Baseball in 2018 – My thoughts on the state of Major League Baseball

Baseball in 2018 is certainly different than the baseball I grew up watching primarily from 2006-2010.  In this blog post I’ll give my thoughts on the current game, what I like about things, and what I’m not a fan of.

The Home Run Explosion

As most of you probably know, 2017 was truly the year of the long ball, as MLB set a new record for total home runs hit during the season.  They seem to want us to think that the balls are not juiced, but the pitchers and tons of statistics say otherwise.  I’m definitely inclined to believe the ball is juiced, which is not necessarily a bad thing.  It is true that offense gets more fans in the seats and watching on TV, and to me it can make the stats more fun to look at.

However, I feel that it may be going too far.  When you’ve got a normal or possibly even below-average crop of hitters across baseball, and they end up breaking home run records set in the heart of the steroid era, you know something is up.  My problem isn’t so much the total number of home runs, but the players who are hitting them in abundance who would not thrive in this way in any other year or era.  To me it makes the stats a bit artificial if someone would normally hit 10-15 home runs but can now consistently pop 25 and have a greater legacy simply because the ball was juiced.

Overall I’m fine with it.  I especially enjoyed it in the 2017 Postseason, when the Yankees hit a handful of big and memorable home runs, not to mention the insanely epic Game 5 of the World Series.  Moments like those are what make it worthwhile, but to me some of the regular season stats have become somewhat absurd for the level of player producing them.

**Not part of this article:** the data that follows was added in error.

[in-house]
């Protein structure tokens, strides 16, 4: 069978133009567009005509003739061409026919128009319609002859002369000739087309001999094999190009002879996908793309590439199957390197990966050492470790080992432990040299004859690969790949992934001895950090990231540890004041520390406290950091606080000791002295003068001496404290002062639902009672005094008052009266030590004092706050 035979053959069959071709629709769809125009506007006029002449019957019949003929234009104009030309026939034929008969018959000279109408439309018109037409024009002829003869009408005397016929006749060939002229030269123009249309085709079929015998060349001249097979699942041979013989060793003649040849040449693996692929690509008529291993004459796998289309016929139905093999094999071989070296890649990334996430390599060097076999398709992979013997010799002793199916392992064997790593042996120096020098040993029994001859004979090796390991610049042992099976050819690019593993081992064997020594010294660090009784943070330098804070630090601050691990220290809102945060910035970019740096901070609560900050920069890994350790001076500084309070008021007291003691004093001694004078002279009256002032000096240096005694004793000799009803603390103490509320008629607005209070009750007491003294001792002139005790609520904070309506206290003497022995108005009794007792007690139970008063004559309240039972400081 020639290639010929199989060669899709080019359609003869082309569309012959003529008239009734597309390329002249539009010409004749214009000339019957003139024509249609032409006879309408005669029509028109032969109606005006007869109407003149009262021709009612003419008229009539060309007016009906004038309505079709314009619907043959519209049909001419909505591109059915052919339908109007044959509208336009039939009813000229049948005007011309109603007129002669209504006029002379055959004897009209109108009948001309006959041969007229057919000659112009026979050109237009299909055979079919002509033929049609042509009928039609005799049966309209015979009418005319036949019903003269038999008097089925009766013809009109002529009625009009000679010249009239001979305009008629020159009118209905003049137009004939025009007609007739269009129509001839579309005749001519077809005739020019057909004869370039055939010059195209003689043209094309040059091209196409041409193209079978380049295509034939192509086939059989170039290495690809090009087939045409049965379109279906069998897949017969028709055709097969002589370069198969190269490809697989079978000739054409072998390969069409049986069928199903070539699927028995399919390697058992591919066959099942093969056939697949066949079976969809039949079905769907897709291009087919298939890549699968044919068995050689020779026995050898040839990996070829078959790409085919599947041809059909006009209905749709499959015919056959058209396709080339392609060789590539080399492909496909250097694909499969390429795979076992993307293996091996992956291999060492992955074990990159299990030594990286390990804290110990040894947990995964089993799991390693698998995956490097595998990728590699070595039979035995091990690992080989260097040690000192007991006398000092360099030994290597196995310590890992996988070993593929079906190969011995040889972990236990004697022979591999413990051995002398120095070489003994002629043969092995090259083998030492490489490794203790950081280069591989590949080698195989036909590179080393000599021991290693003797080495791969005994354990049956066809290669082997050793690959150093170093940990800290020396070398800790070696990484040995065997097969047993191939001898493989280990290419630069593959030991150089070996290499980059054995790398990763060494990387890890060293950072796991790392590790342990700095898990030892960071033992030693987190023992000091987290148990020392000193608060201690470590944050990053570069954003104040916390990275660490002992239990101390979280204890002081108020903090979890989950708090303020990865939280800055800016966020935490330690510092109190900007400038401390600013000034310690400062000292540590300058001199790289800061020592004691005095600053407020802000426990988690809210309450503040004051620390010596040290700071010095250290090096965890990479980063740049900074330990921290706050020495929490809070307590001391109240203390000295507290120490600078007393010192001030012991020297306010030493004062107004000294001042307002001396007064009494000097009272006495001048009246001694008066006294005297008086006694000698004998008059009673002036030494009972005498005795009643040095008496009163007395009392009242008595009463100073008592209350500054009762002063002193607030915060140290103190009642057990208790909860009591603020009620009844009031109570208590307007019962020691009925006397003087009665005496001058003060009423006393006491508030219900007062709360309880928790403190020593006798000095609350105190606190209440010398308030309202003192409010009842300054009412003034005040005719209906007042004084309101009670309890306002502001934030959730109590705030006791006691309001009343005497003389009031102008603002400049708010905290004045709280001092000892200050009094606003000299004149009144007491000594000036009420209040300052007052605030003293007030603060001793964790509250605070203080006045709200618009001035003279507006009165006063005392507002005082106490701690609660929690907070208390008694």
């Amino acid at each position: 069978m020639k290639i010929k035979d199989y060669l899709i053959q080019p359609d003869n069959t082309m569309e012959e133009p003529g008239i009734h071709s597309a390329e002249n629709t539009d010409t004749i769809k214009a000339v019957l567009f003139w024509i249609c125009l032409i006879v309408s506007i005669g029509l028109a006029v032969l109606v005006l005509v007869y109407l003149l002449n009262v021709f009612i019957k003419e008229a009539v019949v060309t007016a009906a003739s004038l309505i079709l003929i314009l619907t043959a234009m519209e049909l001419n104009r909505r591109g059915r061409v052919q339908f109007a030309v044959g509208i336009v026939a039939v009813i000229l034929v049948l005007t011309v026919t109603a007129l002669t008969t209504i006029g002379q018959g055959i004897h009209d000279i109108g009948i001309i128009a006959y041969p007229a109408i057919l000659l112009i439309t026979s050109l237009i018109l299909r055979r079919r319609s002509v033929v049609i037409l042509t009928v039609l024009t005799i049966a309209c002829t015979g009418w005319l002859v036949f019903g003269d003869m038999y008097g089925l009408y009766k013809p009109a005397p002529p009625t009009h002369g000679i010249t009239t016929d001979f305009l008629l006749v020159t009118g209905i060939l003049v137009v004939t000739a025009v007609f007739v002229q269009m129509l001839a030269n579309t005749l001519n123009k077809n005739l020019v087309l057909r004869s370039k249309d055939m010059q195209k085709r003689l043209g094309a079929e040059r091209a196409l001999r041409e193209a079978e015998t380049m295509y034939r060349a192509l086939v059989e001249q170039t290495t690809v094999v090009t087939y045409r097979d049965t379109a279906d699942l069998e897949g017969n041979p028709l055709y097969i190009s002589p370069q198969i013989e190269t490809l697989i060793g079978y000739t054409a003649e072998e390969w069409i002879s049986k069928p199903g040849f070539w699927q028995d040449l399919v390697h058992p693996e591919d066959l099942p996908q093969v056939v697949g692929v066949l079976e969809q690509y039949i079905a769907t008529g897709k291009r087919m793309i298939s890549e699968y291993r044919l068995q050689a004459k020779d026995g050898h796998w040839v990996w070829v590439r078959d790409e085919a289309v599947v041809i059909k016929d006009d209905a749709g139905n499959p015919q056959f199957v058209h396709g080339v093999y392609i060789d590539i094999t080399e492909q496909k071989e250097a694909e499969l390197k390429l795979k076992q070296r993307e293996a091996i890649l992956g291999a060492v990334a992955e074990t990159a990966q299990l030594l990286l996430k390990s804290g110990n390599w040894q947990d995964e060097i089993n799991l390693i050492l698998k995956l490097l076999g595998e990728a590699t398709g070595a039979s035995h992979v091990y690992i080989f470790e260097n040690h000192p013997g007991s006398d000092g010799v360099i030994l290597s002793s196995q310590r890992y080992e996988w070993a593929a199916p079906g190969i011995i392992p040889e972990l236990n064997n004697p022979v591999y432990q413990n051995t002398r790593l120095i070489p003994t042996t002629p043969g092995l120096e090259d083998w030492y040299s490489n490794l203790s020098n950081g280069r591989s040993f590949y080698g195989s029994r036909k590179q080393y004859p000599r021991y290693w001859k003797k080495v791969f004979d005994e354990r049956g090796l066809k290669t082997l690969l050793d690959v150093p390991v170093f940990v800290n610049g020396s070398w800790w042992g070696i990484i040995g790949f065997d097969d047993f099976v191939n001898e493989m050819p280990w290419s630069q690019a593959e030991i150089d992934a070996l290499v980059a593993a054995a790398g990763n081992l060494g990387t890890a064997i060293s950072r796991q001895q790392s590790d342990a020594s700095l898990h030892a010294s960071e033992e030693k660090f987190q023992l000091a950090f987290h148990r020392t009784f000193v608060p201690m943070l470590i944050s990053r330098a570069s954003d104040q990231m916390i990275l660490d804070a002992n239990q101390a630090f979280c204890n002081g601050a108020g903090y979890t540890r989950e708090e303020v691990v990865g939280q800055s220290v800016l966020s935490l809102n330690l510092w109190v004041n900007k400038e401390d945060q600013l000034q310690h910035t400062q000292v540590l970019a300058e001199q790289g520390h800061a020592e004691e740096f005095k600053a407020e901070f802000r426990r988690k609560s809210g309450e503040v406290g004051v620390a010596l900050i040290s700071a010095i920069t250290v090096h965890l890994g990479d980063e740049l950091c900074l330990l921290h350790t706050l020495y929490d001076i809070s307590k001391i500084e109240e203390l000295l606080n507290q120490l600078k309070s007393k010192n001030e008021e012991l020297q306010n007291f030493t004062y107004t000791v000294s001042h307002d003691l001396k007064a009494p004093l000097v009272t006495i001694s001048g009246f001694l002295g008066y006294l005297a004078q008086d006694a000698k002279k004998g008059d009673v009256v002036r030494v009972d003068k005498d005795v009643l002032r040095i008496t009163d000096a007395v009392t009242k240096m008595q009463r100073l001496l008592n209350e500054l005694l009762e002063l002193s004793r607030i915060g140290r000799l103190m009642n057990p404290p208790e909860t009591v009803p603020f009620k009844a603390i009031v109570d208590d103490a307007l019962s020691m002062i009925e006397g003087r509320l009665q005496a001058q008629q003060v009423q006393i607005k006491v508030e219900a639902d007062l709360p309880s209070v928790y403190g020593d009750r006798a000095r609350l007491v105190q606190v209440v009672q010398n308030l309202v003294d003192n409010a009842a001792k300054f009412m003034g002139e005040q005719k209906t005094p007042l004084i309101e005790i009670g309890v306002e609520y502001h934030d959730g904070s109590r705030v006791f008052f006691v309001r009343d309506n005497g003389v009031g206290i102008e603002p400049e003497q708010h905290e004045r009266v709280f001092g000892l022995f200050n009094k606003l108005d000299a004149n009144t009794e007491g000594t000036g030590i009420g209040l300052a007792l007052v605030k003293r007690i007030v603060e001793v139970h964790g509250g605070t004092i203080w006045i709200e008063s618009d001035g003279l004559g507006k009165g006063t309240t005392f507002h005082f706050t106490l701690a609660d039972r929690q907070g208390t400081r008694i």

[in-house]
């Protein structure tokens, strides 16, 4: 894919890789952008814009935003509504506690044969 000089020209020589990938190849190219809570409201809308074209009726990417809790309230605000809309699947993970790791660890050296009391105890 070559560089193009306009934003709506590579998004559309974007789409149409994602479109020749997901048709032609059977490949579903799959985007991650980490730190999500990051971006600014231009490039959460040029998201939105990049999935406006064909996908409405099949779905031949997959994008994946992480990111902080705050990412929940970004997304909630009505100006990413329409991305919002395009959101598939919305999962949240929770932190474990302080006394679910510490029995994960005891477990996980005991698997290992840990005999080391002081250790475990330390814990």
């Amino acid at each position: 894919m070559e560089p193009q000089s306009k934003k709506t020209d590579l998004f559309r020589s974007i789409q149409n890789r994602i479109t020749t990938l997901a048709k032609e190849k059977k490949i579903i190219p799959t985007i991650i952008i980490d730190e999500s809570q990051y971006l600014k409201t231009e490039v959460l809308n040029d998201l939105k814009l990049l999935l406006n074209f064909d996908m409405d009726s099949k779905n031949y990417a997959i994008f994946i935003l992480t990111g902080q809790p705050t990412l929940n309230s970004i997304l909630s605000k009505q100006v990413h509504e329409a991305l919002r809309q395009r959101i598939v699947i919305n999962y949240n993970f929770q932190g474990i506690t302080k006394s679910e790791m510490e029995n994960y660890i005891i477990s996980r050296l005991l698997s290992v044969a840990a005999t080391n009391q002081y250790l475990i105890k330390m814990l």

Mike Trout going deep
Unlike Mike Trout, who would be a superstar in any era.

Rule changes

I’m very happy that MLB is working to address the pace of play issues.  Mound visits can be frustrating to sit through in the late innings of a regular season game, so limiting them is a good idea.  I don’t like the idea of baseball being a timed sport with any kind of clock, but certain pitchers do take a long time to deliver the ball.  I’m not sure how best to address that problem outside of a clock.

Great Postseasons

This is just about my favorite thing regarding the sport.  It seems as though every year there are classic postseason moments.  Matchups that make dreams come true.  Aces coming out of the bullpen to sink or swim.  Players like Charlie Culberson, Pete Kozma, and Alex Bregman delivering huge hits that turned games or series around.  

October baseball has reached a height that excites me.  From 2006-2009, I didn’t notice as many epic moments.  This could be some recency bias on my part, and of course I was overjoyed when the Yankees won the World Series in 2009.  However, there have been a string of great postseasons, arguably from 2010-2017.  It’s these classic games and moments that make me love baseball so much and get me excited about watching every fall.

Reggie Jackson in October 1973
Reggie Jackson before a 1973 World Series game.


Overall I’m extremely excited about baseball going forward.  There is an exciting youth movement, more home runs than ever before, epic postseasons just about every year, and the Yankees look like they’re set up for success in the near future!  😀

My (late) MLB Baseball Predictions for 2018

I know it’s June 2nd, but back in high school I used to do baseball predictions at the beginning of every season.  Myself and a couple other friends would fill out pieces of paper with small dollar amounts for each spot, though we never actually agreed to bet on it and pay each other at the end of the season.  Still, it was a fun exercise, and one that I’ve gotten away from as I know less about Major League Baseball players and teams since 2012 and prior.